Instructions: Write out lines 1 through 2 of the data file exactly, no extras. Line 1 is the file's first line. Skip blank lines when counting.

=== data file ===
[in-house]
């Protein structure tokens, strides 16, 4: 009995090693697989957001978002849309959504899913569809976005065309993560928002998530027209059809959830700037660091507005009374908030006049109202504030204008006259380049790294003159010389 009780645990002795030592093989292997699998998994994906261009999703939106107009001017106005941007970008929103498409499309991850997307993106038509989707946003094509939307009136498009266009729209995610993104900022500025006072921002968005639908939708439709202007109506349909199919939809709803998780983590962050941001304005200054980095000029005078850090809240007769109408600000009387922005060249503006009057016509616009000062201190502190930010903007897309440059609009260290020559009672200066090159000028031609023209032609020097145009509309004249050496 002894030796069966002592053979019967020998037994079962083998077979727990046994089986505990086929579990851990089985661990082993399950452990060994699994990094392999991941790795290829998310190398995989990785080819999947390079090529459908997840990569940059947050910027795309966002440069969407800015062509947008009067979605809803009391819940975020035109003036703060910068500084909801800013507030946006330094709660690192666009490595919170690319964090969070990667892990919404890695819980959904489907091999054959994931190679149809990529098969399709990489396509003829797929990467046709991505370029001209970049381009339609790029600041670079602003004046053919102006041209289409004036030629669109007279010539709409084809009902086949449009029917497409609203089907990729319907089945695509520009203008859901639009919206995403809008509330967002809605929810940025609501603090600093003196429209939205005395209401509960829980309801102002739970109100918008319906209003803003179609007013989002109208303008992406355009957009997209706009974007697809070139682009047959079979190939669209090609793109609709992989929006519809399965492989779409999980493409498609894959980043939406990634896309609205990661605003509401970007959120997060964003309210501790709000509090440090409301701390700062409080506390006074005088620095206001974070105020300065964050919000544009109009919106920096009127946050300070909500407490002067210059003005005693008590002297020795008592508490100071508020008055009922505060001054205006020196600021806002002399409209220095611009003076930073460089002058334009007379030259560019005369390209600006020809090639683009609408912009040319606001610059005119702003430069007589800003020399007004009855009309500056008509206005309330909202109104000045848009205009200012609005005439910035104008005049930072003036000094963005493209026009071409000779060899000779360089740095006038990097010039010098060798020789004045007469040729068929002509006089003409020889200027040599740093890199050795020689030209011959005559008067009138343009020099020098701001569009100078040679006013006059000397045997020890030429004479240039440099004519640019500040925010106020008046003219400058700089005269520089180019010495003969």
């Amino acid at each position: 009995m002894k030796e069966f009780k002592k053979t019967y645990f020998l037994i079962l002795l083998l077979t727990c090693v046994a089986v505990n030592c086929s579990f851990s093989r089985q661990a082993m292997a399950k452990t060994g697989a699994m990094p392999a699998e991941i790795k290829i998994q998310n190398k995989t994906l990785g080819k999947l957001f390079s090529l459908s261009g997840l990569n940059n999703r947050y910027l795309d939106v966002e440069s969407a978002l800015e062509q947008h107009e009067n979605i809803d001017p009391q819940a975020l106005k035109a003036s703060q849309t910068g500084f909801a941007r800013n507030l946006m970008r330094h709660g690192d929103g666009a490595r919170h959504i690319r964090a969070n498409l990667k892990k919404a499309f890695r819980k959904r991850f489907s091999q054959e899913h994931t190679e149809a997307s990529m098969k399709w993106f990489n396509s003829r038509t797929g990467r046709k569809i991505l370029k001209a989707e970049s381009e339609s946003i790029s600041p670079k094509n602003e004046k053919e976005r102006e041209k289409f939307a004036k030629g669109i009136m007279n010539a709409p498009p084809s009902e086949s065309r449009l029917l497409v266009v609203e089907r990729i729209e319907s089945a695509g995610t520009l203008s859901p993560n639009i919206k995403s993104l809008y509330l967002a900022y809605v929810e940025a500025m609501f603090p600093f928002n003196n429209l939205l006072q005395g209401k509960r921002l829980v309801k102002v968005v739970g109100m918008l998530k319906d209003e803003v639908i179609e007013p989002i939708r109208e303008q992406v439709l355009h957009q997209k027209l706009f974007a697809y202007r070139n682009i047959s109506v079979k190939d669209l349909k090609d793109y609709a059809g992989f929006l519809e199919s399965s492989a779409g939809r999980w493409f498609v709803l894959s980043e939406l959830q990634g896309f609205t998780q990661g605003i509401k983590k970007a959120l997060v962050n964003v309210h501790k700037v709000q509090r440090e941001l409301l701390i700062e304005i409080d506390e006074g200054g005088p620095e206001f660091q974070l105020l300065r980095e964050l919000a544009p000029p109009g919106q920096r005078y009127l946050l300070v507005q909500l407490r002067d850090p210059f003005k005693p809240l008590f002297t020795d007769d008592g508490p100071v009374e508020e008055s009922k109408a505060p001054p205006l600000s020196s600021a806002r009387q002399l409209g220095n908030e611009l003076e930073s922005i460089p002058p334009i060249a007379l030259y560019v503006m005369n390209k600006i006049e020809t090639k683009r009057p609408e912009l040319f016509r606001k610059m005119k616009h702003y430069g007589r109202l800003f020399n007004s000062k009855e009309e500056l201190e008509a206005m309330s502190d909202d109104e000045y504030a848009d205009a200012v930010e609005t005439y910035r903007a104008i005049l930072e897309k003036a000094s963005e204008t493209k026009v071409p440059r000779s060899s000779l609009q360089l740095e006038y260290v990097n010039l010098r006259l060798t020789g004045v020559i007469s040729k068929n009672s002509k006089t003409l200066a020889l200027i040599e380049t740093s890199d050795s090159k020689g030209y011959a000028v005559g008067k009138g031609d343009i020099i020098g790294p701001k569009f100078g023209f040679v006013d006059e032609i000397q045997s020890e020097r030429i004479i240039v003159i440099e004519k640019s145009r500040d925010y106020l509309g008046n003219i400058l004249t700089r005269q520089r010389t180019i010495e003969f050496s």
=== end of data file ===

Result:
[in-house]
């Protein structure tokens, strides 16, 4: 009995090693697989957001978002849309959504899913569809976005065309993560928002998530027209059809959830700037660091507005009374908030006049109202504030204008006259380049790294003159010389 009780645990002795030592093989292997699998998994994906261009999703939106107009001017106005941007970008929103498409499309991850997307993106038509989707946003094509939307009136498009266009729209995610993104900022500025006072921002968005639908939708439709202007109506349909199919939809709803998780983590962050941001304005200054980095000029005078850090809240007769109408600000009387922005060249503006009057016509616009000062201190502190930010903007897309440059609009260290020559009672200066090159000028031609023209032609020097145009509309004249050496 002894030796069966002592053979019967020998037994079962083998077979727990046994089986505990086929579990851990089985661990082993399950452990060994699994990094392999991941790795290829998310190398995989990785080819999947390079090529459908997840990569940059947050910027795309966002440069969407800015062509947008009067979605809803009391819940975020035109003036703060910068500084909801800013507030946006330094709660690192666009490595919170690319964090969070990667892990919404890695819980959904489907091999054959994931190679149809990529098969399709990489396509003829797929990467046709991505370029001209970049381009339609790029600041670079602003004046053919102006041209289409004036030629669109007279010539709409084809009902086949449009029917497409609203089907990729319907089945695509520009203008859901639009919206995403809008509330967002809605929810940025609501603090600093003196429209939205005395209401509960829980309801102002739970109100918008319906209003803003179609007013989002109208303008992406355009957009997209706009974007697809070139682009047959079979190939669209090609793109609709992989929006519809399965492989779409999980493409498609894959980043939406990634896309609205990661605003509401970007959120997060964003309210501790709000509090440090409301701390700062409080506390006074005088620095206001974070105020300065964050919000544009109009919106920096009127946050300070909500407490002067210059003005005693008590002297020795008592508490100071508020008055009922505060001054205006020196600021806002002399409209220095611009003076930073460089002058334009007379030259560019005369390209600006020809090639683009609408912009040319606001610059005119702003430069007589800003020399007004009855009309500056008509206005309330909202109104000045848009205009200012609005005439910035104008005049930072003036000094963005493209026009071409000779060899000779360089740095006038990097010039010098060798020789004045007469040729068929002509006089003409020889200027040599740093890199050795020689030209011959005559008067009138343009020099020098701001569009100078040679006013006059000397045997020890030429004479240039440099004519640019500040925010106020008046003219400058700089005269520089180019010495003969």